Ted Ligety

Ted Ligety wins World Cup giant slalom opener in Soelden (video)

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Make it three in a row for Ted Ligety.

The world’s best giant slalom skier won the season-opening World Cup in Soelden, Austria, for the third straight year on Sunday, beating the field by .79 of a second over two combined runs.

“Pretty psyched to win this, for sure,” Ligety said. “It wasn’t easy in that second run, super dark on the pitch. Really bumpy, but whenever you win it’s a good day.”

American Bode Miller placed 19th in his first World Cup race since February 2012 coming back from injury.

The start was moved down due to heavy winds, so the fastest runs were about one minute rather than around 1:20.

Shiffrin posts career best in women’s race

Ligety, 29, took a commanding .90 lead after the first run earlier Sunday morning and clocked a total of 1:59.50 to win over France’s Alexis Pinturault and Austria’s Marcel Hirscher, the other top two giant slalom racers from last season. Ligety pumped his fist and skied into a suspended camera after crossing the finish line.

“There’s always so much anxiety coming into (the season) because you never really know where you are,” Ligety said. “I didn’t feel like this summer my skiing was really where I wanted to be.”

He prevailed by a blowout margin of 2.75 seconds last year and joined Austrian legend Hermann Maier as the only men to win Soelden three times (though Maier’s weren’t consecutive).

Ligety, who won his 18th career World Cup race (all giant slaloms), is set up for a busy season as he eyes the World Cup overall title.

He finished third in the overall standings last year behind Hirscher and Norway’s Aksel Lund Svindal. Svindal tied for fourth at Soelden on Sunday.

Hirscher is the reigning World Cup slalom champion, and Svindal racks up points in speed events.

But nobody was better than Ligety at the World Championships in February, when he became the first man in 45 years to win three gold medals.

The World Cup continues with a slalom in Levi, Finland, on Nov. 17, where a rather unusual prize will be awarded.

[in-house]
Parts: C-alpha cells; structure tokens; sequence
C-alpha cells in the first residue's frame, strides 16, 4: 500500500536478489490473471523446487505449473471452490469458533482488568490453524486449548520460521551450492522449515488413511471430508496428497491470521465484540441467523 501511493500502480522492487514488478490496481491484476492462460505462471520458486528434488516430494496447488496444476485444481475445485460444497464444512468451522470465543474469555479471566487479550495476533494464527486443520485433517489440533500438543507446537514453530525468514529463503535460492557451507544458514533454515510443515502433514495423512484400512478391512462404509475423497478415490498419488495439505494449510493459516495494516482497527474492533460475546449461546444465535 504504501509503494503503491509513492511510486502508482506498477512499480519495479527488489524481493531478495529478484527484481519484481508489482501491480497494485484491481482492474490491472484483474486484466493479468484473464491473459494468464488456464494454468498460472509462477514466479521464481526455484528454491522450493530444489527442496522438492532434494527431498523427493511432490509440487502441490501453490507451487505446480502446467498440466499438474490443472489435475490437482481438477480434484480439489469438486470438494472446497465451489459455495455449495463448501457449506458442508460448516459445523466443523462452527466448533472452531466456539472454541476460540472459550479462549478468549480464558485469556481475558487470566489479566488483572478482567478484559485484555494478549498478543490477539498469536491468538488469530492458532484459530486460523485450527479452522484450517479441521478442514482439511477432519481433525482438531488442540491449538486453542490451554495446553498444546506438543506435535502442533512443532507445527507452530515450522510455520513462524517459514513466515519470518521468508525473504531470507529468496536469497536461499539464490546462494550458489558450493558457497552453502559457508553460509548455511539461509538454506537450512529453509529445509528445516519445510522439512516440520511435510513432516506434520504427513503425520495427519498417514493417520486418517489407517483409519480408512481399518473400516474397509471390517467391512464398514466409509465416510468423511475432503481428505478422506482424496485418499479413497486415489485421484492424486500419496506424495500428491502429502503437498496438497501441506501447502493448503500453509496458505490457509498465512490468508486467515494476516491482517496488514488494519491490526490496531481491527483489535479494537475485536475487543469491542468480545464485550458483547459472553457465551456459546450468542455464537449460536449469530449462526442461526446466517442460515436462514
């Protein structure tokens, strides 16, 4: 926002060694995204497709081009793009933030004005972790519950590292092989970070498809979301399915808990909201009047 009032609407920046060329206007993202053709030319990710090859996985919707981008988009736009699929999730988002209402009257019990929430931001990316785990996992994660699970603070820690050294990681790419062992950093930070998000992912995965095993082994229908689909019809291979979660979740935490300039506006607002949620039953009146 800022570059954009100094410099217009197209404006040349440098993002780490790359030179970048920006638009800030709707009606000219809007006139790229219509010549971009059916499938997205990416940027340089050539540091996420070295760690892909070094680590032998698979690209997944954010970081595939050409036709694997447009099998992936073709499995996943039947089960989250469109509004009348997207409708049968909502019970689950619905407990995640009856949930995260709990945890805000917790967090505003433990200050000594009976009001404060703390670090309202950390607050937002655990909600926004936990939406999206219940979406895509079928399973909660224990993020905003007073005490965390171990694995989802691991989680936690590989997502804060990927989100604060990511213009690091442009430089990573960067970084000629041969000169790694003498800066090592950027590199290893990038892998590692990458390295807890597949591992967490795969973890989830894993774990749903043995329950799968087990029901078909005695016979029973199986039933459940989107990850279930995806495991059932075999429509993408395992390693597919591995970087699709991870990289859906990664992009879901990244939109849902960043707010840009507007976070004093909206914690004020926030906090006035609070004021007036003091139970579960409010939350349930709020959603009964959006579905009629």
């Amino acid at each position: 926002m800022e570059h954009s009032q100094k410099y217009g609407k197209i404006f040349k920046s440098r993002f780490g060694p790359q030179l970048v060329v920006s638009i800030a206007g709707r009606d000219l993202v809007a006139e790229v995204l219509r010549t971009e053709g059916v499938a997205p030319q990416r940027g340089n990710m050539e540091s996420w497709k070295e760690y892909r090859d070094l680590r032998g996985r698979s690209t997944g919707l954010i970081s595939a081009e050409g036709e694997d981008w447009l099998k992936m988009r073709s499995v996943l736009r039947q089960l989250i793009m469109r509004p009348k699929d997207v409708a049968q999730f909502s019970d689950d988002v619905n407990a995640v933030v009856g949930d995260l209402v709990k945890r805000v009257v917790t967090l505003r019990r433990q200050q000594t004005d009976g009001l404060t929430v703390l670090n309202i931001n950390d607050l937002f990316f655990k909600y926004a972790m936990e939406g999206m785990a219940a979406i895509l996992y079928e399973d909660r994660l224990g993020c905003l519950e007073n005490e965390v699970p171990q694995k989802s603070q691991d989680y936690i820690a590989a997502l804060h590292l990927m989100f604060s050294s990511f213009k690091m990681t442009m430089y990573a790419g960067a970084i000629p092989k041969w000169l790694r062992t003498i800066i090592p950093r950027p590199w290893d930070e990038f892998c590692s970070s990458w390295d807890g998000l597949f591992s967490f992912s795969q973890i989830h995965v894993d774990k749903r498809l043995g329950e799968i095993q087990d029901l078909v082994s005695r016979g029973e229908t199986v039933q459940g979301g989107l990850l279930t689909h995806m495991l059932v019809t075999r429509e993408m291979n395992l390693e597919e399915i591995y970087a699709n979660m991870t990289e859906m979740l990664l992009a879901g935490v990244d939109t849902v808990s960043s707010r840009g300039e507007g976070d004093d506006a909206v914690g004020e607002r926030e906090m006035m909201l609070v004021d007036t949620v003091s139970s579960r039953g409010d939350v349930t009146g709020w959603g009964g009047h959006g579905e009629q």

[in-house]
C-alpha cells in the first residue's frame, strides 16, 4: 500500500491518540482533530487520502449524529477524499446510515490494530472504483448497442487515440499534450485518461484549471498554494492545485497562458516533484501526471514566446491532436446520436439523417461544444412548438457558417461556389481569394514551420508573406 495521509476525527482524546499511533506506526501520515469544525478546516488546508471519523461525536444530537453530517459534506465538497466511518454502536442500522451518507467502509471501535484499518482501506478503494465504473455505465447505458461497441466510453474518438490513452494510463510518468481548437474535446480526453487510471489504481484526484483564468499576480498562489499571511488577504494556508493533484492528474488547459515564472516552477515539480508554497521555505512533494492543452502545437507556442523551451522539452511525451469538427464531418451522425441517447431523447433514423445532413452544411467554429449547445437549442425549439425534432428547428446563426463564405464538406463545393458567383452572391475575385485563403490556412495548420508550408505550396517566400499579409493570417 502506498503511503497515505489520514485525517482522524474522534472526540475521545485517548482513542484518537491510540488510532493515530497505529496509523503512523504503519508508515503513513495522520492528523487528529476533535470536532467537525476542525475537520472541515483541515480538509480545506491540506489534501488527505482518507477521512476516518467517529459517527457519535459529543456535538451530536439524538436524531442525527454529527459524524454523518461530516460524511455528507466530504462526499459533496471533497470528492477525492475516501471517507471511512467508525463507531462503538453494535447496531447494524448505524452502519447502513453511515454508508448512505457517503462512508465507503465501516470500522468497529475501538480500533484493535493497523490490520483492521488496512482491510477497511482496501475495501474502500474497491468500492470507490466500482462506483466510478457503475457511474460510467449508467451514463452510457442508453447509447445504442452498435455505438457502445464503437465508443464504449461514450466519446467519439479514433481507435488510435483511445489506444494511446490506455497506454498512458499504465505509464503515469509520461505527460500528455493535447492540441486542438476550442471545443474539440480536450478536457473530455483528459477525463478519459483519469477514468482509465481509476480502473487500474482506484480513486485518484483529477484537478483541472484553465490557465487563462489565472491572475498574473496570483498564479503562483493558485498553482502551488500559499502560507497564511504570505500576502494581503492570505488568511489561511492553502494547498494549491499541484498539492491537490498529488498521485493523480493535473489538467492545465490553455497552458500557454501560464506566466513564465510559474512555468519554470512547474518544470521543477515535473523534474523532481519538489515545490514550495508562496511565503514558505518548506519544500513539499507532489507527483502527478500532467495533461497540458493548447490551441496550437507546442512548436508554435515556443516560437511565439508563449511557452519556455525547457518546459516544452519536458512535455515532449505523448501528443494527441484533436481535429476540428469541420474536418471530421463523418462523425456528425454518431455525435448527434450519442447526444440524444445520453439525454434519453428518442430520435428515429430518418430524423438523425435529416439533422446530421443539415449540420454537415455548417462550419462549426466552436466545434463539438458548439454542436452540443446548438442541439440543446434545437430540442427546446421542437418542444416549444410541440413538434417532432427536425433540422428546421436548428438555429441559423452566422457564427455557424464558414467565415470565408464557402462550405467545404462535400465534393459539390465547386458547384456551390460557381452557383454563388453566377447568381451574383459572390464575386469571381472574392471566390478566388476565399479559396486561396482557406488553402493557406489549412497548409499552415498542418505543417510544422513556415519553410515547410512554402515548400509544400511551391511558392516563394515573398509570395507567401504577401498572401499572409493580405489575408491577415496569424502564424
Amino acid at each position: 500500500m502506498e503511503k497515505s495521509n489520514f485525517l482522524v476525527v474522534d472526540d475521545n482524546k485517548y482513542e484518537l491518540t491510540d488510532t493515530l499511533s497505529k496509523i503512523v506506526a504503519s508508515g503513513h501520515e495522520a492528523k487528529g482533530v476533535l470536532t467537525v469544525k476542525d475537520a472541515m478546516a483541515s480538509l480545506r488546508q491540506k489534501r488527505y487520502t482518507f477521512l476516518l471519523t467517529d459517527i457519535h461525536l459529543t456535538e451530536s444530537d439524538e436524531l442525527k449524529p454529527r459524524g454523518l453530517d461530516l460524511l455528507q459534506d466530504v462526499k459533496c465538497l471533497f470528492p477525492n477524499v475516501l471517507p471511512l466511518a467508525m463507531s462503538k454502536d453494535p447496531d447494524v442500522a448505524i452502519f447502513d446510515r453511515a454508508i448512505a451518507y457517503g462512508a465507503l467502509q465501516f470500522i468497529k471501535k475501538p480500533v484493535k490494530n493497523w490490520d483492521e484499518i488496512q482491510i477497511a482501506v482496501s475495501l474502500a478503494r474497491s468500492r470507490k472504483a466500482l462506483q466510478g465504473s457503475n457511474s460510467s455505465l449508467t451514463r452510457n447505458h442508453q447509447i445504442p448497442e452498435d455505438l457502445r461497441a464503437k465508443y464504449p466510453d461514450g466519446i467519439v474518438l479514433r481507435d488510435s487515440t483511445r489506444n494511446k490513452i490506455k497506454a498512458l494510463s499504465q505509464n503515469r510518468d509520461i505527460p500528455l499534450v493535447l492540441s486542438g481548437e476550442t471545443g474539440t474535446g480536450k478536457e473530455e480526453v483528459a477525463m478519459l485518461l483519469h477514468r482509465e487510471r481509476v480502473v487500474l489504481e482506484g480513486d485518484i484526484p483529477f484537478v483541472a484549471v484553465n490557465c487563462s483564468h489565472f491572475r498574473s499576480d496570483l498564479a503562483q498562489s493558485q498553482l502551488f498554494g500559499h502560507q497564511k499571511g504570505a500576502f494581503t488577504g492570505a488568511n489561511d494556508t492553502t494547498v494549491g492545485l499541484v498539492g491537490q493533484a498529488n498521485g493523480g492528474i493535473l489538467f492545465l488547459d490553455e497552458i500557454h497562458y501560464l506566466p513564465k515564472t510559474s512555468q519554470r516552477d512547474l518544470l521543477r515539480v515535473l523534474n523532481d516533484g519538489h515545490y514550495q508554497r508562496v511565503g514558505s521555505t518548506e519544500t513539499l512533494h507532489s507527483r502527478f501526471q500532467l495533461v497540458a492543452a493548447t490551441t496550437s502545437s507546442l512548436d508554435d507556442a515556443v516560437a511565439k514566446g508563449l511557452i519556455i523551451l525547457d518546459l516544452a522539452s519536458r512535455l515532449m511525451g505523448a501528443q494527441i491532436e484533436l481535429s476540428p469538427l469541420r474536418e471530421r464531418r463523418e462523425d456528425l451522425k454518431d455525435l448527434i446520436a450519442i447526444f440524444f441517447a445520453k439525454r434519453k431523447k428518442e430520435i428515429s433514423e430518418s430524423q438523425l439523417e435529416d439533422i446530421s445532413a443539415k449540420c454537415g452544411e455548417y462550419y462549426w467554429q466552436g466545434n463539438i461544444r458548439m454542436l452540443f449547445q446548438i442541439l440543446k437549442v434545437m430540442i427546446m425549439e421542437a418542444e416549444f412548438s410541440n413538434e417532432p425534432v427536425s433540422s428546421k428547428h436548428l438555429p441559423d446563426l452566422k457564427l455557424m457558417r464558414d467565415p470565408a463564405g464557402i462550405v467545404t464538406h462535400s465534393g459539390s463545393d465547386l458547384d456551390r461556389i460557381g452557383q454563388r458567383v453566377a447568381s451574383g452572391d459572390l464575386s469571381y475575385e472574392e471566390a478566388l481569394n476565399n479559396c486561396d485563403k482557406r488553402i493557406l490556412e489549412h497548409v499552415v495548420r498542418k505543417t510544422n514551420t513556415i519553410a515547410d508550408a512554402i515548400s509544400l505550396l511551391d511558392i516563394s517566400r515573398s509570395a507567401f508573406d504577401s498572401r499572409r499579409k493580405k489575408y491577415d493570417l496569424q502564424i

Soelden Giant Slalom
1. Ted Ligety (USA) 1:59.50
2. Alexis Pinturault (FRA) 2:00.29
3. Marcel Hirscher (AUT) 2:00.52
4. Steve Missillier (FRA) 2:01.23
4. Aksel Lund Svindal (NOR) 2:01.23
6. Markus Sandell (FIN) 2:01.32
7. Thomas Fanara (FRA) 2:01.58
8. Cyprien Richard (FRA) 2:01.66
9. Mathieu Faivre (FRA) 2:01.68
10. Philipp Schoerghofer (AUT) 2:01.80
19. Bode Miller (USA) 2:02.79
20. Tim Jitloff (USA) 2:02.81

Lolo Jones one step closer to Olympics

Why did Shaun White cut his hair? Carrot Top

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Shaun White said a revelatory chat with Carrot Top led to the Olympic snowboarding champion chopping off his flowing red locks more than seven years ago, according to a report.

“I went to an event in Vegas where I run into Carrot Top,” White wrote, according to a Bleacher Report AMA last Wednesday. “We were talking about our hair and he basically looked at me like you could see into his soul and he basically said he was stuck like this. And at that point it was like seeing the ghost of Christmas future. And at that point I was like omg I can change.”

White documented a meeting with Carrot Top on social media in September 2013, but that was 10 months after the haircut. They must have met in 2012, too.

White, formerly known as the Flying Tomato, posted video of the haircut in December 2012, saying he didn’t tell anybody beforehand. He had grown tired of the nickname.

He donated the hair to Locks of Love, which makes wigs for needy children.

White is known for charitable efforts for children, including with the Boys and Girls Clubs of America and the St. Jude Children’s Hospital. White was born with a heart defect called Tetralogy of Fallot, requiring two major surgeries before his first birthday.

White, a 33-year-old who recently changed his hair color to blond, announced in February that he ended a bid to make the first U.S. Olympic skateboarding team for the Tokyo Games.

He is expected to compete for a spot in the 2022 Winter Olympics, where he could be the oldest U.S. Olympic halfpipe rider in history.

MORE: White, Shiffrin among dominant Winter Olympians of 2010s

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Susie O’Neill, Australian great, answers Katie Ledecky by balancing beer while swimming

Susie O'Neill
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Katie Ledecky‘s feat of balancing a glass of chocolate milk while swimming reverberated Down Under, where one of Australia’s Olympic legends attempted to mimic it with a cup of beer.

Susie O’Neill, an eight-time Olympic medalist from 1992-2000 known as Madame Butterfly, accepted a challenge put forth by her fellow radio show hosts. In video shared across Australian media, she took 13 strokes before the beer came off her head, just before reaching a wall.

“It’s actually not as hard as I expected,” O’Neill said in an Instagram Live. “Well, it was pretty hard.”

O’Neill, 47, said backstrokers sometimes train with a water bottle on their foreheads to stay straight. But O’Neill, a freestyler and butterflier, never balanced anything on her head while training.

MORE: O’Neill in tears watching Sydney Olympic defeat for first time

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